Sensory Perceptions and the Migrant German Experience
Koglin, Joseph J.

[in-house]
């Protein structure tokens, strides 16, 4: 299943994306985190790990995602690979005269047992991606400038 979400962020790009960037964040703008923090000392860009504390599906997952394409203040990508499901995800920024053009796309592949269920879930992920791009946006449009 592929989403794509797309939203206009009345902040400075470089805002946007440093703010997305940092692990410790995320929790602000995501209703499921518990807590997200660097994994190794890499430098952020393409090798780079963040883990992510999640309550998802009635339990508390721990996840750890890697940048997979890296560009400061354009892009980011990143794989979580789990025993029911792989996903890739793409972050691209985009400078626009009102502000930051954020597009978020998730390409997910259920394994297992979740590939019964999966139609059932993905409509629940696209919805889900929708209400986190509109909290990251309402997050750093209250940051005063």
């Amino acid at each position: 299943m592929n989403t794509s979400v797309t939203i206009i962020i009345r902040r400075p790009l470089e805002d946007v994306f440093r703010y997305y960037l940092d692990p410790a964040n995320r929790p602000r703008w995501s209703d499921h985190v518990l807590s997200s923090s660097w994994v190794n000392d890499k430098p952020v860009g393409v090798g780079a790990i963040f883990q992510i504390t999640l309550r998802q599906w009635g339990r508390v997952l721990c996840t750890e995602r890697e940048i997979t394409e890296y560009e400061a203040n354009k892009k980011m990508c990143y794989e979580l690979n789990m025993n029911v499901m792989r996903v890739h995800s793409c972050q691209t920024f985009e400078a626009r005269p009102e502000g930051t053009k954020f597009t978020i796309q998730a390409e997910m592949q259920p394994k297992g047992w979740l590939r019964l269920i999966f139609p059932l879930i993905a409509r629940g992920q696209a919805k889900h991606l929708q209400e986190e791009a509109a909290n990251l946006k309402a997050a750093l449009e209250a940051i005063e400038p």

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Migrant artists have become increasingly important contributors to modern German culture, particularly in the fields of film and literature. From the late 20th century through the early 21st century, the cultural presence and influence of migrant artists in Germany has evolved. Earlier works by migrant artists often relied upon stereotype to present a generalized portrayal of the migrant identity in Germany, whereas a number of later works have individualized the migrant identity by focusing upon the unique, individual aspects of the migrant’s character. This paper analyzes the work of three contemporary migrant artists in Germany – Emine Sevgi Özdamar, Yoko Tawada, and Terézia Mora – to show how each author has utilized the literary portrayal of sensory experiences to individualize the migrant identity. Özdamar’s short story “Der Hof im Spiegel” uses sensory experiences to connect Turkish and German aspects of the narrator’s identity. Özdamar’s narrator has multiple dimensions that are influenced by the cultural and social exchange prompted by her migration, which are indicative of her narrator’s unique migrant identity. In her collection Wo Europa anfängt, Tawada uses sensory perceptions to delineate the migrant identity along national lines. Tawada’s interpretation of the migrant identity suggests that the transnational figure has multiple modalities and means of perceiving that remain separate from one another, yet contribute equally to the formation of identity. Finally, in her novel Alle Tage, Mora’s protagonist Abel Nema uses sensory perceptions to connect to the world, while also using sensory information to attempt to mask his innate foreign identity. Mora’s novel presents a migrant character whose identity remains inescapably foreign from those around him, both in the transnational environment and in his homeland.